Robbie's influence has grown, he says. In the last campaign Kilbane considered him as influential as Roy Keane when Ireland qualified in 2002. "Robbie's class, Robbie's brilliant, he's been our best striker for 10 or 15 years now. He's an outstanding player."
He thinks Shane Long will be playing in the Premier League next season whatever happens with Reading. Long is one of the reasons he thinks Ireland should be optimistic. He looks back to the Russia game and the dissatisfaction that followed and tries to explain Trapattoni's approach.
"In that game, we probably went a bit more direct. He doesn't encourage us to go direct, he just wants us to be solid, he wants us to be hard to beat. Sometimes when you're solid you're not probably near your strikers so sometimes you go long and you're not getting up in support. I think we've done that throughout his time and then through goal-kicks or whatever we can press areas and then we play some football."
He hasn't encountered a manager who spends as much time working on team shape as Trapattoni. All week they will train with that in mind, with the idea of being hard to beat always being drilled into them.
There are other managers he would have liked to work with. Roy Keane was interested in taking him to Ipswich. He wasn't sure, only because his daughter Elsie is settled in school and Ipswich would have involved either a long time away or a move for the family. "But I would have loved to have played under him."
He thinks Keane's work at Sunderland has been forgotten. "I'm not being his best pal or anything but he took Sunderland off the bottom of the Championship and within four or five months he's won the Championship and then he kept Sunderland in the Premier League. I think by his own standards he saw Sunderland as a top half of the table team -- he had spent a lot of money and I think he realised that. The club is seeing the benefits of that now under Steve Bruce."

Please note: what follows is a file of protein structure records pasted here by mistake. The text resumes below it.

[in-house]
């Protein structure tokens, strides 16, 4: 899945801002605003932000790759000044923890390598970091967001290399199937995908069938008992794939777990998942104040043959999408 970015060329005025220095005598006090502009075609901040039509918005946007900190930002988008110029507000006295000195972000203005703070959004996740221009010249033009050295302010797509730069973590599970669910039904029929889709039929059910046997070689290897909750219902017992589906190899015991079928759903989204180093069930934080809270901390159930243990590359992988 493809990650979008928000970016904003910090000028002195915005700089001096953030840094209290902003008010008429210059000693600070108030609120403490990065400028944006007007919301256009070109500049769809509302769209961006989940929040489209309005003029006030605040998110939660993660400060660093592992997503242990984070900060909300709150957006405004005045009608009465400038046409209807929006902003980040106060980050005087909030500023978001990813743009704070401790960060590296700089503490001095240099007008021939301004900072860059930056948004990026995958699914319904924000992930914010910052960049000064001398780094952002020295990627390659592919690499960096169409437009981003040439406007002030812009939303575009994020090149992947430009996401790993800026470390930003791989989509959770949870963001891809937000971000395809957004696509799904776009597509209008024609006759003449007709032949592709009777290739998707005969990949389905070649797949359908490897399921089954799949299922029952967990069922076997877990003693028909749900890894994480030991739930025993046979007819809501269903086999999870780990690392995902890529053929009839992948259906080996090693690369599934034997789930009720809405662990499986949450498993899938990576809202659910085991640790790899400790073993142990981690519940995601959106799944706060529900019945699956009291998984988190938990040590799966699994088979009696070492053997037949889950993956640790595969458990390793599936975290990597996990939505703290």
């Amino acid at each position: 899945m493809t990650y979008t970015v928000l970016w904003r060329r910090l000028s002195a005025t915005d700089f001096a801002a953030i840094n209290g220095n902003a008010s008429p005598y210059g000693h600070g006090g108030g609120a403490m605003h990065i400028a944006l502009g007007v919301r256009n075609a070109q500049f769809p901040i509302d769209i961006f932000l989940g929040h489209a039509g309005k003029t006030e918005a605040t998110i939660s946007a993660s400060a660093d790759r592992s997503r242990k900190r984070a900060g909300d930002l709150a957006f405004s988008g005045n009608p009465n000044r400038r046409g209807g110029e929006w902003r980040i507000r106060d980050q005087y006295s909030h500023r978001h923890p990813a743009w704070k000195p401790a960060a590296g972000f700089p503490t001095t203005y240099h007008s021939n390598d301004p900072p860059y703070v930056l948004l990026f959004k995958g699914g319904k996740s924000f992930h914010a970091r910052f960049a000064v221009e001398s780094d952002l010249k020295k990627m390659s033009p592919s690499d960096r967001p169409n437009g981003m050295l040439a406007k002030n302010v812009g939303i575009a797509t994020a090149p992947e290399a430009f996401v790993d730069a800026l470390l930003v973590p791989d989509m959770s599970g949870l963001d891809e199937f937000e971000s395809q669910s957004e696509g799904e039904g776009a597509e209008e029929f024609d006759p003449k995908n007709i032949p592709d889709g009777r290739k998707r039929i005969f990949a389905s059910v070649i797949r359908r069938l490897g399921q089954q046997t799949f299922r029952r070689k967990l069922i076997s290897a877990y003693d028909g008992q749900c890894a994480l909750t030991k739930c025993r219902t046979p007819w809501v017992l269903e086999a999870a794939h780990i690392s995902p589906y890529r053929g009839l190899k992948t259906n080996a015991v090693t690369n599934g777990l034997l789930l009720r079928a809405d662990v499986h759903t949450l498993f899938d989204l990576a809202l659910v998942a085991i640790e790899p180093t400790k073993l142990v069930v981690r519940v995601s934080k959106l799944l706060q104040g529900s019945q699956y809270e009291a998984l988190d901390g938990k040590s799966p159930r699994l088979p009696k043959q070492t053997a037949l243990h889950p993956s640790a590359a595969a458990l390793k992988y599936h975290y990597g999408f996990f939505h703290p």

He is not sure about management as he's certain that nearly all managers bring their problems home with them. He has enjoyed doing TV work but again thinks of the dressing-room. "You're in a position where you can have a go at teams and players without ever experiencing management. I think sometimes it might be an easy way out."
He thinks he might like coaching but he is not concerned by what will happen. "The future doesn't frighten me," he says.
When his daughter Elsie was born six years ago with Down's syndrome, the idea of living in the day became a foundation rather than merely a saying.
"If I start thinking of my daughter in 10 years, I could end up going nuts. If I think about her in 10 years' time when she's 16 -- where will she be? What will happen to her? You'd go nuts. It's probably the same case with every parent but more so with Elsie for me."
So he'll enjoy the day today even if it ends with him chasing Theo Walcott up and down the field. Kevin Kilbane will always come back for more.
Arsenal v Huddersfield Town,
Sunday Indo Sport